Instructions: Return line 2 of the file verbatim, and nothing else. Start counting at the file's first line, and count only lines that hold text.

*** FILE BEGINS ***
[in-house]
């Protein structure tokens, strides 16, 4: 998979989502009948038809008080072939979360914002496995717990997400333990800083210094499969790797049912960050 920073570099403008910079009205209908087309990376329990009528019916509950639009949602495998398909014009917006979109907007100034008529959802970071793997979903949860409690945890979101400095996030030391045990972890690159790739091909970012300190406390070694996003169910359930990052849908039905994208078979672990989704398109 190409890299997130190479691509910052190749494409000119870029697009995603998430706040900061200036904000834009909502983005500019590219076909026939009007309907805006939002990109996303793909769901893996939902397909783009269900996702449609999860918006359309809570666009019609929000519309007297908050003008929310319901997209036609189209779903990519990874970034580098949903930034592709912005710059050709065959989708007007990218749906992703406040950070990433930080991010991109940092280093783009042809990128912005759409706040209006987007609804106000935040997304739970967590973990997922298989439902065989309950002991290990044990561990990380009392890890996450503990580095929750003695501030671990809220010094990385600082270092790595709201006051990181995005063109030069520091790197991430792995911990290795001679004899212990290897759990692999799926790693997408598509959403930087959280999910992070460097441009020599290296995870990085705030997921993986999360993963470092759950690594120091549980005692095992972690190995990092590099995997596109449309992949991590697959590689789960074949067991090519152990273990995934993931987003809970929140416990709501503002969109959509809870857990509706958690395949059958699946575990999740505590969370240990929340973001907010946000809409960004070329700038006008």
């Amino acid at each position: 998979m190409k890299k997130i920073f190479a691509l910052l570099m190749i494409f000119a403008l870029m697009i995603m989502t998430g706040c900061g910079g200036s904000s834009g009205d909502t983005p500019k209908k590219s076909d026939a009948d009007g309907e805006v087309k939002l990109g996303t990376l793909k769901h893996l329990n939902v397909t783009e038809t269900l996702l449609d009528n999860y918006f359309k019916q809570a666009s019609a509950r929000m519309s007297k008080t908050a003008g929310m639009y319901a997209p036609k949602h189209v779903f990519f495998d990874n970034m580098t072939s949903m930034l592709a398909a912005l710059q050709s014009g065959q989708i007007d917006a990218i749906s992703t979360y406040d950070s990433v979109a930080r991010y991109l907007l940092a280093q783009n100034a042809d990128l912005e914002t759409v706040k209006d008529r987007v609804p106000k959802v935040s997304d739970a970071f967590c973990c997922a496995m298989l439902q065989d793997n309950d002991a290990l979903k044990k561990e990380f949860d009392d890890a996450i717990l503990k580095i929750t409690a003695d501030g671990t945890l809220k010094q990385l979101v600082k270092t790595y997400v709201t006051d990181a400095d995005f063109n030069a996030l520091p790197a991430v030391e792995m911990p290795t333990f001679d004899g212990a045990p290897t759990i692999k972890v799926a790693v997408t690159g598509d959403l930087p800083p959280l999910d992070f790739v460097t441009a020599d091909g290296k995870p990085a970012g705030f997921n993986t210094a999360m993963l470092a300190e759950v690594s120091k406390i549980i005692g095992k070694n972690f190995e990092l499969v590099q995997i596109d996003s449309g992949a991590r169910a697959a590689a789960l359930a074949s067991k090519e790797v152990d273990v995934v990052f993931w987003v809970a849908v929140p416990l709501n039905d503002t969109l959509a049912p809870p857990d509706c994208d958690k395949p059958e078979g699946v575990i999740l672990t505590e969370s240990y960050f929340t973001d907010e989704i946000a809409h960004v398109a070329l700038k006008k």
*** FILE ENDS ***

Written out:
């Protein structure tokens, strides 16, 4: 998979989502009948038809008080072939979360914002496995717990997400333990800083210094499969790797049912960050 920073570099403008910079009205209908087309990376329990009528019916509950639009949602495998398909014009917006979109907007100034008529959802970071793997979903949860409690945890979101400095996030030391045990972890690159790739091909970012300190406390070694996003169910359930990052849908039905994208078979672990989704398109 190409890299997130190479691509910052190749494409000119870029697009995603998430706040900061200036904000834009909502983005500019590219076909026939009007309907805006939002990109996303793909769901893996939902397909783009269900996702449609999860918006359309809570666009019609929000519309007297908050003008929310319901997209036609189209779903990519990874970034580098949903930034592709912005710059050709065959989708007007990218749906992703406040950070990433930080991010991109940092280093783009042809990128912005759409706040209006987007609804106000935040997304739970967590973990997922298989439902065989309950002991290990044990561990990380009392890890996450503990580095929750003695501030671990809220010094990385600082270092790595709201006051990181995005063109030069520091790197991430792995911990290795001679004899212990290897759990692999799926790693997408598509959403930087959280999910992070460097441009020599290296995870990085705030997921993986999360993963470092759950690594120091549980005692095992972690190995990092590099995997596109449309992949991590697959590689789960074949067991090519152990273990995934993931987003809970929140416990709501503002969109959509809870857990509706958690395949059958699946575990999740505590969370240990929340973001907010946000809409960004070329700038006008």